The patient was found to have an
elevated blood-lead level at about 15
months of age; elevated levels continued
to be reported for at least 26 months. He
underwent chelation treatment at about
24 months of age. The available records
concerning his blood lead levels are
summarized in Figure 1.
According to his mother, he had a
vocabulary of about 10 words when 16
to 20 months of age, but lost the ability
to speak around the time that lead poisoning was detected. She expressed her
concerns about his communication problems, and also the emergence of temper
tantrums, to his pediatrician, who subsequently referred the patient for assessment.
A speech and language evaluation,

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when the patient was 27 months of age,

described severe delays in both expressive and receptive oral communication.
Reevaluation about 5 months later
noted similar impairments and observed:
Deficits are found in both English and
Spanish, which are not attributable to
bilingualism. Educational evaluations at
both 27 months and 34 months noted
delays in all areas except gross motor
functioning. Psychological evaluation
also indicated expressive and receptive
language delays as well as decreased
attention span and increased motor
activity and impulsivity. Pediatric evaluations documented a deterioration
toward autistic disorder noting, when
the patient was 3 years 5 months of age,
Pervasive Developmental Disability
(PDD) tendencies and, at 4 years 1
month of age, autism. However, several
observations by his teacher during this
period indicated behavioral characteristics that are unusual in autistic children.
For example, he was described as ...a
curious child with a short attention span
for his age who can be very active at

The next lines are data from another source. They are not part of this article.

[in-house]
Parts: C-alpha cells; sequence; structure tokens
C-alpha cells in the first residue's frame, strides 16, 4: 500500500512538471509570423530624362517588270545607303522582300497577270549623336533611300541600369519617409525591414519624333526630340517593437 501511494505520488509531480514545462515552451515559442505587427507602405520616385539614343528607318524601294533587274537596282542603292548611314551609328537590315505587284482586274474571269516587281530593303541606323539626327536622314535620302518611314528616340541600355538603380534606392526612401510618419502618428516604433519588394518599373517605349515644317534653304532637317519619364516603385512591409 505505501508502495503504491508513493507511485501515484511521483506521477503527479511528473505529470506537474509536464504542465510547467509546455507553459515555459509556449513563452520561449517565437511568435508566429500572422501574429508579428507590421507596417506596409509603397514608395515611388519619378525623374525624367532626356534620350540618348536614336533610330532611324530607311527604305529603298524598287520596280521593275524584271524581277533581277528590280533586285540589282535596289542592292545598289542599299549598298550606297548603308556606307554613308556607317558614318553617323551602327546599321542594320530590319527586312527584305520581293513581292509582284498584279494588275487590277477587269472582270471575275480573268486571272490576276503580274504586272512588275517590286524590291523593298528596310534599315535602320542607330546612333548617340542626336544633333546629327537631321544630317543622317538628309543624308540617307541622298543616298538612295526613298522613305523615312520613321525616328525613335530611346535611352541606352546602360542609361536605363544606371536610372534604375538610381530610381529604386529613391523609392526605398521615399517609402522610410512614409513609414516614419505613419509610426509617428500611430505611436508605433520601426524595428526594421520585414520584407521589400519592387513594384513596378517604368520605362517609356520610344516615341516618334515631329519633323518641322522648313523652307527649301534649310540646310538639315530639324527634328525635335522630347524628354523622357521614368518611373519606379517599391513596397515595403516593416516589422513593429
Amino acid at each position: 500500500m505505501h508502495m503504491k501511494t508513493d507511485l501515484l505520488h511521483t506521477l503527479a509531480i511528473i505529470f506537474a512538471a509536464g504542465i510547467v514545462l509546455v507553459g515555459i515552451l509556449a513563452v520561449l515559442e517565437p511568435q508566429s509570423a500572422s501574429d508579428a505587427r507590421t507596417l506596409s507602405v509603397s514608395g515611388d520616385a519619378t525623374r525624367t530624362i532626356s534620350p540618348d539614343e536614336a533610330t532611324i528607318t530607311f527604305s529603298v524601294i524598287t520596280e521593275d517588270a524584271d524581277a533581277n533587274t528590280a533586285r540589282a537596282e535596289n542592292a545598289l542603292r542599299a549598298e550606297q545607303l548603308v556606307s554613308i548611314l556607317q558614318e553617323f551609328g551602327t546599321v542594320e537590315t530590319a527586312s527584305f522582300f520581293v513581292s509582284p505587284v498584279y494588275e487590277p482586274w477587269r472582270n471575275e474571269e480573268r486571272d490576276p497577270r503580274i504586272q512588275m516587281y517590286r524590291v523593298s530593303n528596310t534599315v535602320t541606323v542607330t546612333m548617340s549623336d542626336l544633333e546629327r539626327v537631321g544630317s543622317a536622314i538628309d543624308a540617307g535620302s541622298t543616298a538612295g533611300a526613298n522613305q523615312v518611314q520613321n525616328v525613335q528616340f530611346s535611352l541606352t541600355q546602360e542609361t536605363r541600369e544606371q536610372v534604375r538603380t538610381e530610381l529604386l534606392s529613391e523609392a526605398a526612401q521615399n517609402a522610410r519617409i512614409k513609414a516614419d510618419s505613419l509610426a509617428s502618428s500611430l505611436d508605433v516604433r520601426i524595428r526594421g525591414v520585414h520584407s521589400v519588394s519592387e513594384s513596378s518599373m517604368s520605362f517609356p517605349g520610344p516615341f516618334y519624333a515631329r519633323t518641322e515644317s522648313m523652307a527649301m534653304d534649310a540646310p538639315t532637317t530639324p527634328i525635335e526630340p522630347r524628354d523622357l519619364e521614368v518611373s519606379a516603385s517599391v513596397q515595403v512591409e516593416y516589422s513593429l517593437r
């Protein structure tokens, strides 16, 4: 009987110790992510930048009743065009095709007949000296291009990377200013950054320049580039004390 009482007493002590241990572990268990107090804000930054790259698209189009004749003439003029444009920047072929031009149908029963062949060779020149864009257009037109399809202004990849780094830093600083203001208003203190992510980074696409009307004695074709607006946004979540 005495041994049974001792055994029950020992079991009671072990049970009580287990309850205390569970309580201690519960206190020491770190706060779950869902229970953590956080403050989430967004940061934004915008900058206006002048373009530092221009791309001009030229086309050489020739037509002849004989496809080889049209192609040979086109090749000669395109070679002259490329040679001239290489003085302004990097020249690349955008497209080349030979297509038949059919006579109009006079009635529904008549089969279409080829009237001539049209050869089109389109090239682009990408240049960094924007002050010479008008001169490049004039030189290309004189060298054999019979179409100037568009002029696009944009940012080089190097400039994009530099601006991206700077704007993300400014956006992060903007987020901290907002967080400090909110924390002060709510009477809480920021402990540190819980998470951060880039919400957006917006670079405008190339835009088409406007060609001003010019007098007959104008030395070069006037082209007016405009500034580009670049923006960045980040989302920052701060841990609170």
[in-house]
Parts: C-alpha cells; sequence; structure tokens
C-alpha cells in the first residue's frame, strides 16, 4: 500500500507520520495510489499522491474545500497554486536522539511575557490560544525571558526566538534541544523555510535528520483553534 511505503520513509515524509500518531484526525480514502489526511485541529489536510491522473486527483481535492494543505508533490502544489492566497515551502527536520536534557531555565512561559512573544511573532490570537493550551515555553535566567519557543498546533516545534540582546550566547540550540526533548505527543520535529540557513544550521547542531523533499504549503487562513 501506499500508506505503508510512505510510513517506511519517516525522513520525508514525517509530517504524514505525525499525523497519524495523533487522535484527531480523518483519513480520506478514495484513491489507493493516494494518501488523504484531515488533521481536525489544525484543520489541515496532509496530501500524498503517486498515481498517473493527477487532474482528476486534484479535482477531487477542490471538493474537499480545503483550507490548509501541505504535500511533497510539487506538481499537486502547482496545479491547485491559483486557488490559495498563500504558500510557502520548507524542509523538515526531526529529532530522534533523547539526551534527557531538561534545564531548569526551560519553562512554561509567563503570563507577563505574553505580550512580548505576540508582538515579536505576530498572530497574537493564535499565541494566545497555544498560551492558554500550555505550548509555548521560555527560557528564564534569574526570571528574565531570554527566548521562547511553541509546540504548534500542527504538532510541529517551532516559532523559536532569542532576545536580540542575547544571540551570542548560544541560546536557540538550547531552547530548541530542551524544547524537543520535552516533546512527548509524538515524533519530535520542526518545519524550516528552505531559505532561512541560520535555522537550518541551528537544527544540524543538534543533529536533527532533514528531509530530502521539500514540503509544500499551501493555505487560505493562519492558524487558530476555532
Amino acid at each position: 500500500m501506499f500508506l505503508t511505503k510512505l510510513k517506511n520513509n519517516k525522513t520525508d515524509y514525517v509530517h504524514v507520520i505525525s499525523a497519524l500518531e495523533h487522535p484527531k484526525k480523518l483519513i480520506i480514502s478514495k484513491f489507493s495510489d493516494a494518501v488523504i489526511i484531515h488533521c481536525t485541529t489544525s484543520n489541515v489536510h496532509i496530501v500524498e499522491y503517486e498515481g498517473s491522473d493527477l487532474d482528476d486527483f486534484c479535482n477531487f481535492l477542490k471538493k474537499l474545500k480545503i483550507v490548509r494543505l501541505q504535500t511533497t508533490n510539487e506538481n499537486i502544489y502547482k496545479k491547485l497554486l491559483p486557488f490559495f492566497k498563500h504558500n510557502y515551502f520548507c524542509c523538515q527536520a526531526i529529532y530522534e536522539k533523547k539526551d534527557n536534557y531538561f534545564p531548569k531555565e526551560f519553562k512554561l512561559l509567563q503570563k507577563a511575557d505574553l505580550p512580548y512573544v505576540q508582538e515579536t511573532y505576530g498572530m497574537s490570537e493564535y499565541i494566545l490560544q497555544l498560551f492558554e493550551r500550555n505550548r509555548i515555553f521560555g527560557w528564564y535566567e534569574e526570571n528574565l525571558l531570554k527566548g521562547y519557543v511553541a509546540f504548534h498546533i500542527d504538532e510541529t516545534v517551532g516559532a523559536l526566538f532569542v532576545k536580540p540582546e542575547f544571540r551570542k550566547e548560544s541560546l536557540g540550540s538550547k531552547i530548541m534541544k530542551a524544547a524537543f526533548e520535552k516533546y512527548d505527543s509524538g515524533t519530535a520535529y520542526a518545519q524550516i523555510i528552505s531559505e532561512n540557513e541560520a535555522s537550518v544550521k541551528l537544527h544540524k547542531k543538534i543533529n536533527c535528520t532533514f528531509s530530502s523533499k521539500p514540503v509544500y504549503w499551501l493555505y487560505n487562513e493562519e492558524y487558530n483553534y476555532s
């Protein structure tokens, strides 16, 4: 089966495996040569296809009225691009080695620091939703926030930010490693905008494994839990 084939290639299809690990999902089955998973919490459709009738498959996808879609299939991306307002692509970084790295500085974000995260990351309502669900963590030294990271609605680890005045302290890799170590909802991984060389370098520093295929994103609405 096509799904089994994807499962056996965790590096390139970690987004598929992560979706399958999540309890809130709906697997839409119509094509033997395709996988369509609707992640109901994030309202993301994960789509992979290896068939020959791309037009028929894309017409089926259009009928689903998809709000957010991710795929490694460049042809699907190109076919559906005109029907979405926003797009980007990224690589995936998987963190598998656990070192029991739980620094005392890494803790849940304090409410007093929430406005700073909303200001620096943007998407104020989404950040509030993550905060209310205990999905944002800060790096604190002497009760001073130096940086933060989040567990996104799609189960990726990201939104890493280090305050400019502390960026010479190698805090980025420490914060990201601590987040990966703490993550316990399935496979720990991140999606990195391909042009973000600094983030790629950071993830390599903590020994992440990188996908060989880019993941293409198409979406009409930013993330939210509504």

times. He makes more eye contact than
in the past, his temper has improved, he
is using some words... is affectionate and
plays with others but does not like to be
hugged or touched by anyone other than
his mother. [The preceding is a quote
from his teacher.]
The patient was first evaluated by
the authors of this paper, aided by a
Spanish/English translator, when he was
about 4 years 5 months of age and, at
that time, met DSM-IV criteria for autistic disorder (marked impairments in
communication, social interactions,
restricted interests, and activities).2 He
presented as a neatly dressed boy who
appeared quite at ease with his surroundings. Although he was alert, it was
not clear if he was oriented to time and
place since, for the duration of the evaluation (.3 hours), the patient did not
engage in comprehensible speech with

either examiner or the translator. He

only occasionally made eye contact with
either the examiner or translator and it
was not clear, based on his unchanging
facial expression, whether he understood
what was being said to him. He never
engaged in conversation with either the
examiner, the translator or his mother.
His only speech consisted of echolalic
repetition of whatever was said to him,
whether in Spanish or English.
In contrast to his lack of responsiveness to speech, he was overly reactive to
visual stimulation. While he never
turned his head toward the person who
was addressing him, he quickly turned to
face and focus upon any movement in
the testing room. For example, a slight
movement of the window blinds due to
air currents or a pencil that rolled when
placed on the table instantly evoked an
orienting response from the patient followed by an obvious and prolonged
visual concentration on the eliciting
Throughout the evaluation, the
patient was unable or unwilling to
remain seated for more than a few minutes. He repeatedly left his chair and
would only remain seated if physically
restrained. The patient appeared continuously cheerful and hummed a short
tune that he incessantly repeated